Lexus RC 300h (2014-2020) engines, drive & performance
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The sad truth is that the h in the RC 300h’s name might as well stand for ‘heavy’. It weighs almost 1.8 tonnes and that has an effect on both its performance and its handling. It doesn’t do much for its economy, either.
You might expect the combination of a 2.5-litre engine with an electric motor to make for a quick car, but it struggles against the car’s weight. A 0-62mph time of 8.6 seconds is nothing like as quick as those racy looks might suggest.
That weight also counts against the RC’s abilities as a sports car. It’s a fair bit heavier than its most obvious rivals, so it simply doesn’t feel as agile or as light on its feet as something like a BMW 4 Series. Instead, the RC is at its best if you treat it more as a grand tourer.
Lexus RC hybrid engine, 0-62mph and acceleration
You’d expect that adding an electric motor to an engine that already has 179bhp would make for some pretty decent performance figures. But, the vital statistic that matters most is the car’s weight - almost 1,800kg.
That means this coupe actually weighs almost as much as a luxury car like the BMW 7 Series, which explains its relatively leisurely performance. It’s capable of hitting 62mph from rest in 8.6 seconds, but that’s nothing to write home about. A BMW 420d, for example, has only marginally more power, but manages the same sprint in just 7.4 seconds. The crucial difference is that the BMW is about 200kg lighter.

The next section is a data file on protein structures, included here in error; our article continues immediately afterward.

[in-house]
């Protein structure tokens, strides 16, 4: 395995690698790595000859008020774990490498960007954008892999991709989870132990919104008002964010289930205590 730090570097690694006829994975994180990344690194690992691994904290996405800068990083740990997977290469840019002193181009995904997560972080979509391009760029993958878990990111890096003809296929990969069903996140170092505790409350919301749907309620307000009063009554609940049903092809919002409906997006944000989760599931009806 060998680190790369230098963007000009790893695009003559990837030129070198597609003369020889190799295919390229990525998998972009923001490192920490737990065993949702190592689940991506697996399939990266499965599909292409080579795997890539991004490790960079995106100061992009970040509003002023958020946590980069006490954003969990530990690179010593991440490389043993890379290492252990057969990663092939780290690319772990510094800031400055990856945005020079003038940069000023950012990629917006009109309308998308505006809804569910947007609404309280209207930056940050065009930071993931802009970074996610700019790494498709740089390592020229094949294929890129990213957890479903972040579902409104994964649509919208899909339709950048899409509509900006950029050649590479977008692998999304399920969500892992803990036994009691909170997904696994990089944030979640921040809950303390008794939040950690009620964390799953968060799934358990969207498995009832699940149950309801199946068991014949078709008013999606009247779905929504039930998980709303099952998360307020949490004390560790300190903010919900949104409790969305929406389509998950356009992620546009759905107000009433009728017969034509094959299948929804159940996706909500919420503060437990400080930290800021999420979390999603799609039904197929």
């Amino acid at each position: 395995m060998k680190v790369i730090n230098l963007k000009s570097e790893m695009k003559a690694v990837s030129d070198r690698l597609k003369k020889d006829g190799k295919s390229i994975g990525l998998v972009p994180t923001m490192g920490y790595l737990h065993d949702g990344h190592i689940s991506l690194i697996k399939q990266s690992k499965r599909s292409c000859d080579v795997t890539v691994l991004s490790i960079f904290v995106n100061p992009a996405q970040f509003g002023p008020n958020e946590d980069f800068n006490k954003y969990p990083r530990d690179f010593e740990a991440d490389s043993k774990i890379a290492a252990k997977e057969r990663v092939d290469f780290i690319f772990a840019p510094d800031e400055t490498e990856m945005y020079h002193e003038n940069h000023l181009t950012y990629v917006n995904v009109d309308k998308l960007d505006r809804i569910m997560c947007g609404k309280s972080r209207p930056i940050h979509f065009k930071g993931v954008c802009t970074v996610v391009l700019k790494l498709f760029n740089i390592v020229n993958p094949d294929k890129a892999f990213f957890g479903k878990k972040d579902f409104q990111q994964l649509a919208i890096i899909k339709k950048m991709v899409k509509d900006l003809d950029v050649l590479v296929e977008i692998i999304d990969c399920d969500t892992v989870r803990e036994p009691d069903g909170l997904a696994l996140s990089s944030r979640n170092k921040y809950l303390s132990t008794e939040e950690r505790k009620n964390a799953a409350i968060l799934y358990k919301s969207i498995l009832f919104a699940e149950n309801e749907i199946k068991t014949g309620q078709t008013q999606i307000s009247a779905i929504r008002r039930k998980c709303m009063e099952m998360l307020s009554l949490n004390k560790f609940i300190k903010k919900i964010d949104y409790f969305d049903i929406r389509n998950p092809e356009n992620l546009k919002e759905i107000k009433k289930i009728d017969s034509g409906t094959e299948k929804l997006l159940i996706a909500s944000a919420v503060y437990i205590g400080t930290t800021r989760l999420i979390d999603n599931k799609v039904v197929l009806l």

To make matters worse, the RC 300h uses a frustrating CVT automatic gearbox. While it’s not too bad if you’re ambling around town, it’s far too eager to send the engine’s revs soaring into a noisy drone if you ask for anything approaching full acceleration. Admittedly, the car’s most obvious rivals aren’t hybrids, but they’re more responsive and smoother to drive in everyday situations.
The RC is based on the Lexus IS saloon, and the theory is that it should provide a sportier experience from behind the wheel. And, fair enough, it does – but only a little…
That’s thanks to suspension that’s a little firmer than the saloon. It gives reasonably direct steering, but the odd thing is that that doesn’t translate into a firm ride. On the contrary, the RC makes a great cruiser, smothering most bumps and ruts in the road very effectively – particularly in the F Sport version, which is fitted with adaptive suspension. Once you’re up at a steady cruise, it’s also every bit as refined as you would expect of a Lexus, with very little wind or road noise.
What it doesn’t make is a great sporting car. A facelift in 2019 introduced steering and suspension tweaks that have made the RC slightly keener when cornering, but you're still very aware of the weight shifting around and the obvious body roll. The RC simply doesn’t have the same composure as its coupe (albeit non-hybrid) rivals and the controls also don’t have much in the way of feel.